Redwood National Park
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The coastal redwoods do not get too close to the coast, they like a buffer between themselves and the salt air, so after the coastal wander we still needed our daily dose of tall trees, preferably old growth. Going from the obscure to the well advertised, we stopped by the Lady Bird Johnson Grove just in time to watch a logging truck full of redwood zip under the bridge and down the road marked "not recommended for trailers". This may be the national park and the road may look small enough to be going nowhere much, but it goes all the way through, which is not that far, and out into private lands owned by logging companies.
|A little information and a road crossing bridge to start the trail.|
Across the bridge and into areas logging companies salivate over, but as yet cannot touch, we get into the serious business of looking up. This is an interpretive trail and there are plenty of brochures, mostly well used, tucked away in the box for a little idle learning as well.
|Seriously looking up. First bit of idle learning: redwood forests are not a monoculture and have plenty of other trees in with them. The one on the left is a Douglas fir.|
|Just more looking upward.|
|Way up where the fire once lapped. They will eventually get to telling us about protective bark, water based sap instead of oil, and cones that need fire to drop their seeds.|
The trail splits for the loop and we keep left to go with the numbers. Little use trails go all over and someone has decided to try putting little signs by them with random redwood facts, mostly ones not in the interpretive trail brochure. At first, they are directly related to why it might be bad form to go off trail like how the root system is quite shallow.
|Trees of all ages standing tall around the trail.|
|One tree got too old, or more likely, according to the brochure, suffered a calamity.|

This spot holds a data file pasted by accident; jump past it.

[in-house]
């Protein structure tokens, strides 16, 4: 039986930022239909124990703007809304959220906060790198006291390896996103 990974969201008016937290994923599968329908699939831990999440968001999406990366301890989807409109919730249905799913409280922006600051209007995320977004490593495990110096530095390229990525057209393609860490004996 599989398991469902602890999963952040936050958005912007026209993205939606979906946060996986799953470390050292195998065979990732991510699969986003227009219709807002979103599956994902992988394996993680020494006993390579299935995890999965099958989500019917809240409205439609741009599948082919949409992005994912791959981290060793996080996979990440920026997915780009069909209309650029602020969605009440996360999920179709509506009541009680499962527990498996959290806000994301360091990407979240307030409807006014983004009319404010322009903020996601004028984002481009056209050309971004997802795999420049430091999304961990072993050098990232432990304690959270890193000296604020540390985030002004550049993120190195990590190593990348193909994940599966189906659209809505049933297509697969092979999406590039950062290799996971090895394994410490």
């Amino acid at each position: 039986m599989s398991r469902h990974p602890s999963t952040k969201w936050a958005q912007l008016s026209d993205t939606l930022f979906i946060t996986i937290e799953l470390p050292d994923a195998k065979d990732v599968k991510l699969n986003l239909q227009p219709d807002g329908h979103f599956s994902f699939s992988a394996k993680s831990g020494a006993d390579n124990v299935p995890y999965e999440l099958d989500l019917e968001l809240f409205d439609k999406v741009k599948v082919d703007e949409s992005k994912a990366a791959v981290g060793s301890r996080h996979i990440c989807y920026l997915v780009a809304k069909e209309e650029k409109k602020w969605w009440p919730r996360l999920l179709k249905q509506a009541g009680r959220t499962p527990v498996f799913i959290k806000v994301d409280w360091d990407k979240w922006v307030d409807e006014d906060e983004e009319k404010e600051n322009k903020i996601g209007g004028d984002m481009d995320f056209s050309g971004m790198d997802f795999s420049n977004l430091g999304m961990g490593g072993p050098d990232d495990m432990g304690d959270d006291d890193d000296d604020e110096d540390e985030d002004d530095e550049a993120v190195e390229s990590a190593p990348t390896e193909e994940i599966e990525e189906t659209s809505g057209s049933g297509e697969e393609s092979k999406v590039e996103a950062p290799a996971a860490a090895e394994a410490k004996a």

|Some big trees with very different colored bark.|
Near the far end of the loop trail is the dedication stone. Nearby is a bench and just a little further is a trail that goes down all the way to the freeway and a little past to Elk Meadow where the Trillium Falls loop starts.
|Somewhere under the tall trees is a dedication stone.|
Meanwhile, the interpretive brochure notes that the ridge up to here was clear cut just a few decades ago. Turning around, there is something like a row (nature is not very good at rows) of bigger trees and then a thick crowd of thin things. Admittedly, there still is not all that much distance that can be looked upon down the hill, but there does seem to be a drastic change in the forest.
|They do look young, both thin and short, heading down the hill. They are also a little clustered.|
|Still some rather fat trees around in other directions.|
|Of all the redwood sorrel in the area, only a single flower could be found.|
The loop turns back to travel past even more big trees.
|Just looking down along the trail.|
|A pair of lifelong competitors still striving as best they can.|
|Reaching to similar heights, as near as I can tell, but young and old are easily distinguished by girth.|
And then passes by a few shaped by fire.
|A crawl through tree? Fire has sculpted a tunnel.|
|Another burn victim that has lost the center, but edges remain.|
|Finishing up wandering through the trees.|
Then the trail turns back on itself and it is a short wander back to the parking lot, dropping of the now even more used interpretive brochure for the next users. It is a good dose of tree.
©2017 Valerie Norton
Posted 11 September 2017